Poster (2003, June)

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See detailPhysiological consequences of strenuous concentric and eccentric isokinetic exercises
Croisier, Jean-Louis ULg; Maquet, Didier ULg; Lehance, Cédric ULg et al

in Isokinetics & Exercise Science (2007), 15(1), 51

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See detailPhysiological effects of experimental verminous bronchitis in Friesian calves
Lekeux, Pierre ULg; Hajer, R.; Boon, J. H. et al

in Canadian Journal of Comparative Medicine (Gardenvale, Quebec) (1985), 49(2), 205-207

Pulmonary function values were measured in five Friesian calves of five months of age during the patent phase of an experimental moderate lungworm infection and were compared with the pulmonary function ... [more ▼]

Pulmonary function values were measured in five Friesian calves of five months of age during the patent phase of an experimental moderate lungworm infection and were compared with the pulmonary function values recorded in four control animals. All the nine calves were free of any previous challenge with Dictyocaulus viviparus and were submitted to the same standardized conditions of body conformation, housing, feeding and procedures for pulmonary function testing. A significant increase of respiratory rate, minute ventilation, total pulmonary resistance and power of breathing and a significant decrease of tidal volume, dynamic lung compliance and PaO2 were observed in the infested animals. The absolute intrapleural pressure values were also significantly more negative. The conclusions of the statistical analysis were almost identical when predicted instead of measured pulmonary function values were used in the control group. The clinical, functional and pathological findings in the infested animals were all consistent with the picture of a lower airway obstructive disease. [less ▲]

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See detailPhysiological factors associated with the onset of sweating
Mairiaux, Philippe ULg; Libert, J. P.

in Japanese Journal of Physiology (The) (1987), 37(4), 699-714

The influence of esophageal (Tes) and skin temperature (Tsk) variations, body heat storage, and individual parameters on the initiation of sweating was investigated in 9 unacclimated subjects during ... [more ▼]

The influence of esophageal (Tes) and skin temperature (Tsk) variations, body heat storage, and individual parameters on the initiation of sweating was investigated in 9 unacclimated subjects during thermal transients induced by exercise (25, 50, or 75 W) and by a step change in ambient temperature from 28 degrees C to 23, 28, 36.5, 45, or 50 degrees C. Seventy-four onsets of sweating were observed during the exposures, the sweating delay averaging 3 min at 45 and 50 degrees C, 6 min at 36.5 degrees C, and 9.5 min at 28 degrees C. In warm conditions (36.5 to 50 degrees C), the onset of sweating could mainly be related both to the level of Tsk and its rate component, whereas in cooler conditions (28 and 23 degrees C), the onset of sweating could only be related to a positive rate of Tes variation, the Tsk level being low and steady. On the whole set of data, the Tes changes at the onset were inversely related to the Tsk changes. The cumulated heat storage at the onset of sweating was 37 kJ/m2 (S.D. 25). It varied not only among subjects (range: 11-66 kJ/m2) but also within subjects even when differences in thermal state prior to exercise were accounted for. Among the individual parameters investigated, the magnitude of the decrease in Tes observed in response to the start of exercise was found to have a significant effect on the sweating delay. The Tes decrease was inversely related to the subject's skinfold thickness, and in a given subject, inversely related to the preexercise Tsk. It is concluded that the results are in agreement with a summation model of internal and mean skin temperatures on the sweating drive but that they do not verify the hypothesis of a critical level of heat storage at the onset of sweating. [less ▲]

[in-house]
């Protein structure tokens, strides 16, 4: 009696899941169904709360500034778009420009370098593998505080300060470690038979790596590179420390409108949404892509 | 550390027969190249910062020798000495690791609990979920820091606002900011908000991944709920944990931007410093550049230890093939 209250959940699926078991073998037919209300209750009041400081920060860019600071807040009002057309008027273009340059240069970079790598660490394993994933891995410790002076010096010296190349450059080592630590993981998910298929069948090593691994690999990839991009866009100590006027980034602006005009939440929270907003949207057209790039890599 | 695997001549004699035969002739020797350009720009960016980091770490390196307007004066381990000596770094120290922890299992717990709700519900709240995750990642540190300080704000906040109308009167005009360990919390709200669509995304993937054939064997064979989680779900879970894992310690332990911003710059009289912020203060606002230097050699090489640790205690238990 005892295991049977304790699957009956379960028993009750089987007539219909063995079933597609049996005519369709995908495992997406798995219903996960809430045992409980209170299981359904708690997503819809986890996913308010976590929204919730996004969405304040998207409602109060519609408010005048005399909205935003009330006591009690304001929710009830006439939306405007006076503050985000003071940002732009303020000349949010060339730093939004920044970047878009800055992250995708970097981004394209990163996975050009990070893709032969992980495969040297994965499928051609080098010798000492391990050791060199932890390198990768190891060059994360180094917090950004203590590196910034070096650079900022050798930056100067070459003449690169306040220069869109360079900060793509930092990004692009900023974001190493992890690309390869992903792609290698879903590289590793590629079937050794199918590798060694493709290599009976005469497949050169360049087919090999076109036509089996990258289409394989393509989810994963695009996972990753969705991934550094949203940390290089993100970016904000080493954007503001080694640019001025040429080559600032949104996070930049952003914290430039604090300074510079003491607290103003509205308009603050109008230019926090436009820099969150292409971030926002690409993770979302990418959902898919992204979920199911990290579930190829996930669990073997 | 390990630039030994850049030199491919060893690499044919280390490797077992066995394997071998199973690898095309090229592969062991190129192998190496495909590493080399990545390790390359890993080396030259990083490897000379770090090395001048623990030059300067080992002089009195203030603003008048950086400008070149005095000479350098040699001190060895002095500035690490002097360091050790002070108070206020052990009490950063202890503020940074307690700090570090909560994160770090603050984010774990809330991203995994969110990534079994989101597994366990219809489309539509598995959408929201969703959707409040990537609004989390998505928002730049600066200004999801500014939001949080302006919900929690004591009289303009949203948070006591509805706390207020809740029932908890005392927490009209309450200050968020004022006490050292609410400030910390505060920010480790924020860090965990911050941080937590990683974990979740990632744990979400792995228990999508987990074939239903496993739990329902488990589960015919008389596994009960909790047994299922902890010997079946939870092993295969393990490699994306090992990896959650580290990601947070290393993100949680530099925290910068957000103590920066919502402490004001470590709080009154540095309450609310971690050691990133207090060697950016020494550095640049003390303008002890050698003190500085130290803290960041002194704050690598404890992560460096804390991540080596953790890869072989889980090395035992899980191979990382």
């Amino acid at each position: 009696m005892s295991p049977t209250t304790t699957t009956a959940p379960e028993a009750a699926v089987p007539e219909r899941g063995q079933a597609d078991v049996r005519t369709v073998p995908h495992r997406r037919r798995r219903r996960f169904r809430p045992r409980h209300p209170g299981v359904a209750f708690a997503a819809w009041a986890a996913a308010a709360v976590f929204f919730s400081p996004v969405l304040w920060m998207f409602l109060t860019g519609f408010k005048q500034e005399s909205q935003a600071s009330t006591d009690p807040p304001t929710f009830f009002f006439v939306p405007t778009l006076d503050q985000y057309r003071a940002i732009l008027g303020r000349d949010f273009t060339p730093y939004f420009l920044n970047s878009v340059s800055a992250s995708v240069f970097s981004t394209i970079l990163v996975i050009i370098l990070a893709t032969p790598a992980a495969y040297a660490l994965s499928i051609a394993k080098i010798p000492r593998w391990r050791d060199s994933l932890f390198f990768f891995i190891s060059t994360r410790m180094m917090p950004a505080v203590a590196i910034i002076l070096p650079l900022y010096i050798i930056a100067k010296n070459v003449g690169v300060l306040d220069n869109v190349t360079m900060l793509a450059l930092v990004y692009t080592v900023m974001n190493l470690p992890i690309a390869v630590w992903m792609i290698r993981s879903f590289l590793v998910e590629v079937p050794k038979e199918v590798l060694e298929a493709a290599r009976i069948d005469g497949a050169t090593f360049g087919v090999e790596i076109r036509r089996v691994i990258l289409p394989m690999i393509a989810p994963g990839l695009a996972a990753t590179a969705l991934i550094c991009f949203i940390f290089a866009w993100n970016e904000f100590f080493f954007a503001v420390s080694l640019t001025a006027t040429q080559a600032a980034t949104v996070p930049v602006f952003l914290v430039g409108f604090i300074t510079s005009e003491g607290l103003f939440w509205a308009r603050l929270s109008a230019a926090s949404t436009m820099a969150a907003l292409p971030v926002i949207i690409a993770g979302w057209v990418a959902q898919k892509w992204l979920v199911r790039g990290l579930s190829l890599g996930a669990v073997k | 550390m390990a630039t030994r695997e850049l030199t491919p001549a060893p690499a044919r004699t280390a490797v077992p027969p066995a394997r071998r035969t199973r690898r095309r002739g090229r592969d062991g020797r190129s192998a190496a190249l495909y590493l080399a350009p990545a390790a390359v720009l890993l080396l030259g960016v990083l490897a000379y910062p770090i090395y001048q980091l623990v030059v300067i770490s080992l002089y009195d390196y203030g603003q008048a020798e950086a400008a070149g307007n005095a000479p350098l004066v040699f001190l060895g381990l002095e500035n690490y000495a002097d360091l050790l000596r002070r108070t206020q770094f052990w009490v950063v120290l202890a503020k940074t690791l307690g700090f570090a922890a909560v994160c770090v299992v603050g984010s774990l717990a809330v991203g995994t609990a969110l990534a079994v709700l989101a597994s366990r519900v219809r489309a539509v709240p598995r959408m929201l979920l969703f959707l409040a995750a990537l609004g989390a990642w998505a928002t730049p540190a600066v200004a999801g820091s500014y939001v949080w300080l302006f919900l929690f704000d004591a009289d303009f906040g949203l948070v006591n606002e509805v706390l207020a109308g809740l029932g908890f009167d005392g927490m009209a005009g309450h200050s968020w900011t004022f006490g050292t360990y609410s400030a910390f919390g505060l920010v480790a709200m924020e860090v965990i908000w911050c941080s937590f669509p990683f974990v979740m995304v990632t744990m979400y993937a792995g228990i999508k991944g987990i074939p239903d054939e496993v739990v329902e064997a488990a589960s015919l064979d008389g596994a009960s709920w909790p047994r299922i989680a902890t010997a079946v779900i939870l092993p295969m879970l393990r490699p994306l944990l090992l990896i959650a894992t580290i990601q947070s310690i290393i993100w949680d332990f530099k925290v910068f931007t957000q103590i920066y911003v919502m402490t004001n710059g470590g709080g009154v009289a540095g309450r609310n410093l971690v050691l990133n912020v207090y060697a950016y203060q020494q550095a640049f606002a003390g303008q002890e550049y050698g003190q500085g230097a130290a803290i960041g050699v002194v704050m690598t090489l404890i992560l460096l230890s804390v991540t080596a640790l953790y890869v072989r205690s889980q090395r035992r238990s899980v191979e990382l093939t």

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See detailPhysiological indicators of dehydration in broiler chickens
Vanderhasselt, R.; Sprenger, M.; Everaert, Nadia ULg et al

Poster (2010)

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See detailPhysiological interpretation of the slope during an isokinetic fatigue test of the knee
Bosquet, L.; Gouadec, K.; Berryman, N. et al

in European Journal of Sports Medicine (2013, September), 1(1), 151

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See detailPhysiological measurements in horses after strenuous exercise in hot, humid conditions
Art, Tatiana ULg; Votion, Dominique ULg; Lekeux, Pierre ULg

in Equine Veterinary Journal. Supplement (1995), 20

The purpose of this study was 1) to measure and compare some physiological parameters in horses during a standardised treadmill exercise performed either in temperate atmospheric conditions (TC) (ambient ... [more ▼]